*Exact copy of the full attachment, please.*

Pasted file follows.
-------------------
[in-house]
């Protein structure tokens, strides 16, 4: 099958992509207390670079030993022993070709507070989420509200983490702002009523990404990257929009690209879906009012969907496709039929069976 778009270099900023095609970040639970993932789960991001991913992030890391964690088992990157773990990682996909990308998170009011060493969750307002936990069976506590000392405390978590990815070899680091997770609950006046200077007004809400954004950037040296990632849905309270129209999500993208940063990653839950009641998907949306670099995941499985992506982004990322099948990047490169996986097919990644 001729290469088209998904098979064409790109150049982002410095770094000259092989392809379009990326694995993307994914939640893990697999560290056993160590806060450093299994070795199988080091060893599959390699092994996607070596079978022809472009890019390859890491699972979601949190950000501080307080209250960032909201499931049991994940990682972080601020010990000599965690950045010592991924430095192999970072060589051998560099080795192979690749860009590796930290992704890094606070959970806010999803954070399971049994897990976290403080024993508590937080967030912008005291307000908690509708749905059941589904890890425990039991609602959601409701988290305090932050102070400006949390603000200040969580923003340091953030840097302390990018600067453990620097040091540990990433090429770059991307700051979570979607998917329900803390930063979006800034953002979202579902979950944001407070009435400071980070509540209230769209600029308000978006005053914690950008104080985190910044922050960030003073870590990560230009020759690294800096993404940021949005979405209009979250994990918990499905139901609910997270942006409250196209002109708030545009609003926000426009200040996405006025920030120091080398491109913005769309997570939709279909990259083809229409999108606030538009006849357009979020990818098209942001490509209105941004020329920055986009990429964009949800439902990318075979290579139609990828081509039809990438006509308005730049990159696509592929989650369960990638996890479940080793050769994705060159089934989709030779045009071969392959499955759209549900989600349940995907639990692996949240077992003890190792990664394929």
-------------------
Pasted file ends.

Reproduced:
[in-house]
């Protein structure tokens, strides 16, 4: 099958992509207390670079030993022993070709507070989420509200983490702002009523990404990257929009690209879906009012969907496709039929069976 778009270099900023095609970040639970993932789960991001991913992030890391964690088992990157773990990682996909990308998170009011060493969750307002936990069976506590000392405390978590990815070899680091997770609950006046200077007004809400954004950037040296990632849905309270129209999500993208940063990653839950009641998907949306670099995941499985992506982004990322099948990047490169996986097919990644 001729290469088209998904098979064409790109150049982002410095770094000259092989392809379009990326694995993307994914939640893990697999560290056993160590806060450093299994070795199988080091060893599959390699092994996607070596079978022809472009890019390859890491699972979601949190950000501080307080209250960032909201499931049991994940990682972080601020010990000599965690950045010592991924430095192999970072060589051998560099080795192979690749860009590796930290992704890094606070959970806010999803954070399971049994897990976290403080024993508590937080967030912008005291307000908690509708749905059941589904890890425990039991609602959601409701988290305090932050102070400006949390603000200040969580923003340091953030840097302390990018600067453990620097040091540990990433090429770059991307700051979570979607998917329900803390930063979006800034953002979202579902979950944001407070009435400071980070509540209230769209600029308000978006005053914690950008104080985190910044922050960030003073870590990560230009020759690294800096993404940021949005979405209009979250994990918990499905139901609910997270942006409250196209002109708030545009609003926000426009200040996405006025920030120091080398491109913005769309997570939709279909990259083809229409999108606030538009006849357009979020990818098209942001490509209105941004020329920055986009990429964009949800439902990318075979290579139609990828081509039809990438006509308005730049990159696509592929989650369960990638996890479940080793050769994705060159089934989709030779045009071969392959499955759209549900989600349940995907639990692996949240077992003890190792990664394929």